Whenever someone new comes in the Dojo it is usual to have the first part of the class focus on learning about their center. Without knowing your center it can be very difficult to know where to begin with any of the movements or breathing concepts in traditional martial arts. This center point is just a couple inches below the navel or belly button. Called the Dantien in Chinese, Hara in Japanese, and in Yogic Traditions it is known as the sacral chakra. This specific spot on the body is of supreme importance to Karate, Tai Chi Chuan, Jujutsu, Aikido, and every other traditional martial art. So why is this spot of such importance, well first it’s best to establish just what all these arts and exercises are designed to achieve.
The basic premise from a purely physical standpoint is to focus on the idea of achieving the maximum potential the human body is capable of. This can be in terms of balance, overall strength and endurance, as well as feats of awareness. The pursuit of achieving the perfection of the possibilities of the body is where Yoga, Tai Chi Chuan, and Karate all begin from. It is also why the Hara/Dantien/sacral chakra is of such importance.
It sounds logical then to say that in order to achieve the highest potentials of the human body a person must develop all the movements and expressions of their body to it’s maximum levels. To do that all the movements must be coordinated to work together as one powerful and fluid whole. This is why the martial artist is constantly striving to connect the turning of their ankles with the twisting of their torso and to carry the movement through into the rotation of their forearm, and finally ending with the clenching/snapping/twisting/pushing/punching of their hand. It is an old saying that to have a strong punch you need a strong leg. What connects the legs to the arms is the torso and the Hara is the center of exchange point between the two.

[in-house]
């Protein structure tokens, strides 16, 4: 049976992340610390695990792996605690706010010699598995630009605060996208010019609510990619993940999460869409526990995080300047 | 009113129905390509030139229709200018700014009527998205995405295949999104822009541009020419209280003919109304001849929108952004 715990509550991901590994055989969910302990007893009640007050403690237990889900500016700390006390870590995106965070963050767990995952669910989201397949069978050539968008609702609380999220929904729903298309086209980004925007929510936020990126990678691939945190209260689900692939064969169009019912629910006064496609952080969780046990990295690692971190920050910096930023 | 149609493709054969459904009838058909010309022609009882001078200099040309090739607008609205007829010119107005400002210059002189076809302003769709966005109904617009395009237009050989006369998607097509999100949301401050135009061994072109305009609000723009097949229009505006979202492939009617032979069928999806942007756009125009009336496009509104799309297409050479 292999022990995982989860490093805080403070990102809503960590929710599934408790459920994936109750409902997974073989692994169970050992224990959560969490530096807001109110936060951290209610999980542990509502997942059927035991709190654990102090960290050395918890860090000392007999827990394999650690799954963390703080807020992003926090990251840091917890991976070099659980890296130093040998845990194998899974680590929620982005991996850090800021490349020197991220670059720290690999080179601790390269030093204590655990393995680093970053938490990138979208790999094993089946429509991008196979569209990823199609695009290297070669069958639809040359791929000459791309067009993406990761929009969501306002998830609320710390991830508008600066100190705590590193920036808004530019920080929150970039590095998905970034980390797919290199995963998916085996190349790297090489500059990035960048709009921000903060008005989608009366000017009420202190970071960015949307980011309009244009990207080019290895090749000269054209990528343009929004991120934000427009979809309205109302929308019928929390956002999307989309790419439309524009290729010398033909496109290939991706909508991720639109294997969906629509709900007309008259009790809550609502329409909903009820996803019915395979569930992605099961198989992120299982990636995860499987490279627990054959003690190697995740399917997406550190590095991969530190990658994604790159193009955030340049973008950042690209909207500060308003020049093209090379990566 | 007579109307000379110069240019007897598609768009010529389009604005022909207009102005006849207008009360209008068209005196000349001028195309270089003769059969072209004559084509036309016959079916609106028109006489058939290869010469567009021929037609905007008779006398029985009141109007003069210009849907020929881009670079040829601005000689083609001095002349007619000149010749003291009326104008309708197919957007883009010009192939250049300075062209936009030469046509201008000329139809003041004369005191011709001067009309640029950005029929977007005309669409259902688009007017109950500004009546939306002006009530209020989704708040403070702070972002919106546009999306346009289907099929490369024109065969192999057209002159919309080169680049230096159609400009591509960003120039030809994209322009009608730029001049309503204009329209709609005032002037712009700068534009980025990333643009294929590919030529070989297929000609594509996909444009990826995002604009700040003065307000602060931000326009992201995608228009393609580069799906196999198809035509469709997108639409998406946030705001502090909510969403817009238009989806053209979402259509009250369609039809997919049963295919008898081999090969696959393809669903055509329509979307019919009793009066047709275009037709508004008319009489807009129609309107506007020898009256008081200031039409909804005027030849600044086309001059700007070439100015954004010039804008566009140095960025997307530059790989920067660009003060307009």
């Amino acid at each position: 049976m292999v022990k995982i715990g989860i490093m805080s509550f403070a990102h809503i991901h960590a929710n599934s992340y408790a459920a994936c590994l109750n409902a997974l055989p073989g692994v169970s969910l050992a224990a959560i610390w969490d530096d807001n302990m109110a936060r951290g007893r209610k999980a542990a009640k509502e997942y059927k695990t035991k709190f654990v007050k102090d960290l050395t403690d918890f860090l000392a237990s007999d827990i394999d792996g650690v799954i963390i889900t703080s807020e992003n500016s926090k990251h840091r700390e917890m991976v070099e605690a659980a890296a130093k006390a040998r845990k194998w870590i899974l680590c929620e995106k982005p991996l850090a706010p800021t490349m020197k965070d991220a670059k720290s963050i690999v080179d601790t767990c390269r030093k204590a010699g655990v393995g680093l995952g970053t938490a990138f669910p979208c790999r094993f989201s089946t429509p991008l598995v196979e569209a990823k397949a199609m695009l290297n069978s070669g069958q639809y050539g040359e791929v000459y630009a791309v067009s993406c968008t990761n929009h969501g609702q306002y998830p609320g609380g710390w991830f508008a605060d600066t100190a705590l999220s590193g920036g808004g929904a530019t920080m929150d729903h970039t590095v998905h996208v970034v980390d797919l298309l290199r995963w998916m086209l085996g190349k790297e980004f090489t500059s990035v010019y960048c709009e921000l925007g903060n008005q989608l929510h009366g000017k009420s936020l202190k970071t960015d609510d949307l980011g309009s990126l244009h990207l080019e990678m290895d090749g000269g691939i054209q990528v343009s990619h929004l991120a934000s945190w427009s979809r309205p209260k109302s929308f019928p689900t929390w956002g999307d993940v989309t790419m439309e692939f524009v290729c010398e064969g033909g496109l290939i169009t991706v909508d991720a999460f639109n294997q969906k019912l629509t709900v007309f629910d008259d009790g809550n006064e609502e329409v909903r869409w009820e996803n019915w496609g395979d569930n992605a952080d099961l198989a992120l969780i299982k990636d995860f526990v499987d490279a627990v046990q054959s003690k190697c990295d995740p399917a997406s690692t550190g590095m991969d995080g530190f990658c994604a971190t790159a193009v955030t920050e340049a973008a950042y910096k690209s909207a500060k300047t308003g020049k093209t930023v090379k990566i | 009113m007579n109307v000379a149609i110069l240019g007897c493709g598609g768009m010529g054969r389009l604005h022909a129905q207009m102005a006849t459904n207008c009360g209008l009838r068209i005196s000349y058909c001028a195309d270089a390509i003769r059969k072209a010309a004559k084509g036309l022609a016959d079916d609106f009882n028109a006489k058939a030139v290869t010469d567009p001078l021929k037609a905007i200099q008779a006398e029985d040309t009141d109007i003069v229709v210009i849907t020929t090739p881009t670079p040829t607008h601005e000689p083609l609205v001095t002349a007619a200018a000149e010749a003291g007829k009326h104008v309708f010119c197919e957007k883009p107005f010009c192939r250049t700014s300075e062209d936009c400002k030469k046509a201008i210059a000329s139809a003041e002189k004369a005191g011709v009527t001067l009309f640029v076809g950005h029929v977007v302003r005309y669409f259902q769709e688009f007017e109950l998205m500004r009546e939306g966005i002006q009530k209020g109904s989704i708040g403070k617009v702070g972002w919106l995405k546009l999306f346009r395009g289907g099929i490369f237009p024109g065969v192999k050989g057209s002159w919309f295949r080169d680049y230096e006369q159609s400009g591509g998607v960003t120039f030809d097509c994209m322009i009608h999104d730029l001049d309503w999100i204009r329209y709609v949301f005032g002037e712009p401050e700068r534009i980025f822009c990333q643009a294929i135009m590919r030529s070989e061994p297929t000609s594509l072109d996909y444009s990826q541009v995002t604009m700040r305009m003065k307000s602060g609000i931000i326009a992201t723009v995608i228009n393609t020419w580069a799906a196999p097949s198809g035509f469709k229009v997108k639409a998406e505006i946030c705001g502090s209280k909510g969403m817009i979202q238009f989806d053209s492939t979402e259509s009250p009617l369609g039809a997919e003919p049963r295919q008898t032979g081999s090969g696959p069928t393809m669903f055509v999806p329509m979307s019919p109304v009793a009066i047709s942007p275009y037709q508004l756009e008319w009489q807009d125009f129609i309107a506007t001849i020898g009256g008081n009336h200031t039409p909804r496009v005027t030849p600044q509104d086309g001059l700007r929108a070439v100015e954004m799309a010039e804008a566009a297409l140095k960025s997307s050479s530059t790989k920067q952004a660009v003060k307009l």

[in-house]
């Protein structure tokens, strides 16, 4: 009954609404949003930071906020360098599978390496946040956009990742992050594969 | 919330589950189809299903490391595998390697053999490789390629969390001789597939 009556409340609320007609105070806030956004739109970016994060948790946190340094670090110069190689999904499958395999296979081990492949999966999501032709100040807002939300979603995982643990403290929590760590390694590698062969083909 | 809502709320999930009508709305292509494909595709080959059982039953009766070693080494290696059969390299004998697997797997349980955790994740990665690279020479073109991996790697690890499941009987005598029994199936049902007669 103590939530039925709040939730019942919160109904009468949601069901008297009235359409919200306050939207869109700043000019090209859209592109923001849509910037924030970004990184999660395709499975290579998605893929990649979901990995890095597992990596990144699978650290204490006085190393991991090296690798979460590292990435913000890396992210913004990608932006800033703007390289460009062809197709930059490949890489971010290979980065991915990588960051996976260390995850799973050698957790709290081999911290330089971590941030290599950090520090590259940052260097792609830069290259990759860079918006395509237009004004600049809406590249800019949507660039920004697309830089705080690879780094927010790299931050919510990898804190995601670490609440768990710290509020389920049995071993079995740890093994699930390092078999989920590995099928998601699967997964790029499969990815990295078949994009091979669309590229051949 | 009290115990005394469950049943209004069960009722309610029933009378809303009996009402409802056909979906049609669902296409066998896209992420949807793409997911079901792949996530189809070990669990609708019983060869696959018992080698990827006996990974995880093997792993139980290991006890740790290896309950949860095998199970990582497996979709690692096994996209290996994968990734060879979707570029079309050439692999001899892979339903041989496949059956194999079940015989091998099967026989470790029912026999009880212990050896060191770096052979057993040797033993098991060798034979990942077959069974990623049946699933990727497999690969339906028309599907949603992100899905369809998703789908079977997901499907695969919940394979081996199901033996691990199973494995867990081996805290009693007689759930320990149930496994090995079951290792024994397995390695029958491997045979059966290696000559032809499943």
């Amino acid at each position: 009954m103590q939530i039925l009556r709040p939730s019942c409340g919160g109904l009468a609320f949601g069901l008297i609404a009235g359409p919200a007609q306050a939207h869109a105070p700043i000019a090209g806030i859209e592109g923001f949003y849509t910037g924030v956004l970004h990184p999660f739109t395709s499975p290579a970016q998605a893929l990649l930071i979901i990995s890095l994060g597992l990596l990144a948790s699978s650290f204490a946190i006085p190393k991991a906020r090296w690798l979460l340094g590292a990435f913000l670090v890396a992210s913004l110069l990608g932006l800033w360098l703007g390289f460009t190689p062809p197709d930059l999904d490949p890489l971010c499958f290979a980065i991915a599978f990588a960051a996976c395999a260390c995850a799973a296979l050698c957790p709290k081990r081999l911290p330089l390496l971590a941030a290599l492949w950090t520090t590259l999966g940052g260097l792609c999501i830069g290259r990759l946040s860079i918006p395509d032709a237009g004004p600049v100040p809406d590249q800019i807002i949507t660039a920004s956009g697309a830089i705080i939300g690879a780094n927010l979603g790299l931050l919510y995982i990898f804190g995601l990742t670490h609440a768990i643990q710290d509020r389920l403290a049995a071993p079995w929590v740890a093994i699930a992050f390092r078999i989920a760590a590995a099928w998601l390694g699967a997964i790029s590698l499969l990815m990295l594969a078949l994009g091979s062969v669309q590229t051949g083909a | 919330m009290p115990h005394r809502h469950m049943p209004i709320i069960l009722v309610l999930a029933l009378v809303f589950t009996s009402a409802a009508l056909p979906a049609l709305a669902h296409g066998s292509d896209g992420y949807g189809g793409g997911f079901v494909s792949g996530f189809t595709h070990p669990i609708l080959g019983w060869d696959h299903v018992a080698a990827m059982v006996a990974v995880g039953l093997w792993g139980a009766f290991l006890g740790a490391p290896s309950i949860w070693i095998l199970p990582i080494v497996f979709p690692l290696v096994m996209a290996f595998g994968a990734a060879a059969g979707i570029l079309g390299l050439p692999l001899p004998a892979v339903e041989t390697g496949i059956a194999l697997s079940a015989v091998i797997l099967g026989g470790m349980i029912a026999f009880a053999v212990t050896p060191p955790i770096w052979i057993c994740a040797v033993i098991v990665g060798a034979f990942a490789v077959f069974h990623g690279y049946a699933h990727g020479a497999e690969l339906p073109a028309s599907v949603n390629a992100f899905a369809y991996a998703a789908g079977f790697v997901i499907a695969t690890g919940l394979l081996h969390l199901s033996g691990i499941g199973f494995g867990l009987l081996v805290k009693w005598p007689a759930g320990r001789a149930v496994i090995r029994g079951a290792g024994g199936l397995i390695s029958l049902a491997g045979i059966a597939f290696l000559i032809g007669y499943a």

Throughout history there has been numerous warrior castes. The Sparta, Maori, Inca, and Norse peoples all had powerful warriors in a variety of expressions and fighting skills. Yet they all had the same basic body movements to work with. They all had to obey the limitations and dynamics of having two arms and two legs connected by a torso with a head on top. No other way is possible. This knowledge of how to properly transfer kinetic energy through the entire body via the Hara must have been known by all highly trained warriors throughout time to varying degrees. It is simply the product of seeing things as they are. You can see this when a baseball pitcher throws their pitch, or a hockey player shoots a slapshot. They have to use the torquing of their hips in perfect coordination with their arms and legs. And whether they are aware of it or not they also have to coordinate those motions through their hara.
In Karate and other traditional martial arts this observation of the Hara being the center of all powerful physical movements is only one facet of the importance of that spot. The Hara is also considered to be the center of ones qi flow and therefore the center of ones entire being.